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Less than a day after Lake County supervisors asked for the resignation of Sheriff Frank Rivero, a group of residents has launched a recall effort against the contentious lawman.

"Every single officer is discredited by what this man does," said retired Sheriff's Sgt. Chris Rivera, spokesman for the recall committee. "He brings a dark shadow over law enforcement. He shouldn't even be in there."

The group Wednesday filed initial paperwork with the Lake County Registrar of Voters office needed to start the recall process.

Critics, including at least two supervisors and several former department employees, long have complained that Rivero is excessively aggressive, a poor manager and irrationally fixated on what he sees as corruption and cronyism in county government.

The effort to oust the sheriff, however, began in earnest only after a judge released a report this month by District Attorney Don Anderson saying that Rivero, then a deputy, lied about his actions in a 2008 incident in which he shot at, but did not hit, a man.

Anderson's report said he had "clear and convincing" evidence, based on witnesses that included his fellow officers, that Rivero lied when he told investigators that he did not see the man with a can of pepper spray and that he thought he might be reaching for a gun.

Shooting at a suspect holding pepper spray would have violated departmental policy, the report said. Physical evidence from the scene, meanwhile, contradicted Rivero's claim that the man was kneeling down and reaching for an unknown object at the time of the shooting.

Anderson says the report's finding requires him to notify defense attorneys of the history of lying in any case in which the sheriff is a material witness, a condition known as being on the "Brady list." That status is named for a 1963 Supreme Court that requires prosecutors to reveal any information they have that might be favorable to a defendant, including past dishonesty by witnesses.

Rivero did not return a call for comment Wednesday, but he has sharply denied the many criticisms against him, including Anderson's report. He says he is a victim of a vendetta by members of a corrupt and entrenched "old boys network" that he has vowed to combat.

The supervisors voted unanimously Tuesday to call for Rivero's resignation, with even former friends such as Anthony Farrington and Denise Rushing offering harsh assessments of his tenure. The vote was nonbinding because Rivero is an independently elected official.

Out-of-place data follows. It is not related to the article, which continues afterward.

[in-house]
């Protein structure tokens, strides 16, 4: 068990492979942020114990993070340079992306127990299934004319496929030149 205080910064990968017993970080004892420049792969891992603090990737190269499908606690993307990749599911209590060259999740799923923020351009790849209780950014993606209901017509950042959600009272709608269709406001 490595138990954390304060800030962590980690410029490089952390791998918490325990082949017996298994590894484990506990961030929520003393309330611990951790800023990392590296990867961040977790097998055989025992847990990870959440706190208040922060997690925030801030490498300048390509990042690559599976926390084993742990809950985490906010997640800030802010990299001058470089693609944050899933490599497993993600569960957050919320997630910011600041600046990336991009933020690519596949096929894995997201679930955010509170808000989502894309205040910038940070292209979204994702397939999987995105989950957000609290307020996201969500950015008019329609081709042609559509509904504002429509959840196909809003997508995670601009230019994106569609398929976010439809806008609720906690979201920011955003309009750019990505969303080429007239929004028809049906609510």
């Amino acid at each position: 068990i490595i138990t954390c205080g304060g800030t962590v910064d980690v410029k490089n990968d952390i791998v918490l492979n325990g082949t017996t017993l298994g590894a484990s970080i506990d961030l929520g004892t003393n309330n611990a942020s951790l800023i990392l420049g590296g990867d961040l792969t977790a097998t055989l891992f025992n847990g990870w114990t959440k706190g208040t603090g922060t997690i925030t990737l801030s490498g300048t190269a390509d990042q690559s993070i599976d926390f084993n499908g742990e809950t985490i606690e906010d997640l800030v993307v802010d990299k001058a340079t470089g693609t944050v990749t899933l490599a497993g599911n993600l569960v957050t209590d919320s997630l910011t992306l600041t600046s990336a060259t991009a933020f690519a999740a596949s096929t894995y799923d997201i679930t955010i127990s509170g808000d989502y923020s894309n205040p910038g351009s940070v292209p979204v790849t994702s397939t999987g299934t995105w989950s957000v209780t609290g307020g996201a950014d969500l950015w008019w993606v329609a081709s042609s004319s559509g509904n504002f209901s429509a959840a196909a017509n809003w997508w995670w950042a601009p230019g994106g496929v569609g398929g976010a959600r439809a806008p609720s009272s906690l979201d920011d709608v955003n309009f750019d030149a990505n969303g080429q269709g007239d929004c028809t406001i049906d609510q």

Rivero was elected in 2010 on a promise of reform after a series of scandals and management problems in the Sheriff's Office under longtime Sheriff Rod Mitchell.

He quickly established a tense relationship with the Board of Supervisors, feuding over funding issues and challenging Farrington and Supervisor Rob Brown to step down over what he saw as conflicts of interest with his department. Farrington is an attorney who once defended a suspect in a marijuana case and Brown is a bail-bondsman and political ally of Mitchell.

Rivero alienated much of Mitchell's old command staff, many of whom quickly left. He also feuded with the online Lake County News, going so far as to cut it off from all information from the department. The owners sued and Rivero eventually agreed to release information, although he denied any wrongdoing.

Rivero's supporters say the controversy over his tenure is the result of the sheriff's relentless efforts to break up a corrupt and dishonest power structure in the county.

The backers of the recall "are people looking to get payback," said Bruce Forsythe of Lakeport. "They have been looking and looking for an inroad to get back at the sheriff."

Still, Forsythe admits that the sheriff's pugnacious personality may have alienated some potential allies.

"The bottom line is he's a bulldog," he said. "He's a bulldog sometimes to his own detriment."

On Wednesday, the recall group submitted proposed language for the petition that will be circulated to voters. Rivero will have seven days to answer the complaints in the petition if he chooses to do so. After that, organizers will begin gathering signatures to put the sheriff's future on the ballot.

Once the county Registrar of Voters approves the petition forms, organizers have 120 days to collect signatures of at least 7,026 registered voters, 20 percent of the county total as of Feb. 10.

If organizers gather enough signatures, supervisors would call a special election for a date between 88 and 125 days after certification. It potentially could appear on the Nov. 5 ballot, according to the registrar's office.

You can reach Staff Writer Sean Scully at 521-5313 or sean.scully@pressdemocrat.com.

Frank

Rivero

Lake County sheriff has seven days to respond to complaints in petition filed Wednesday.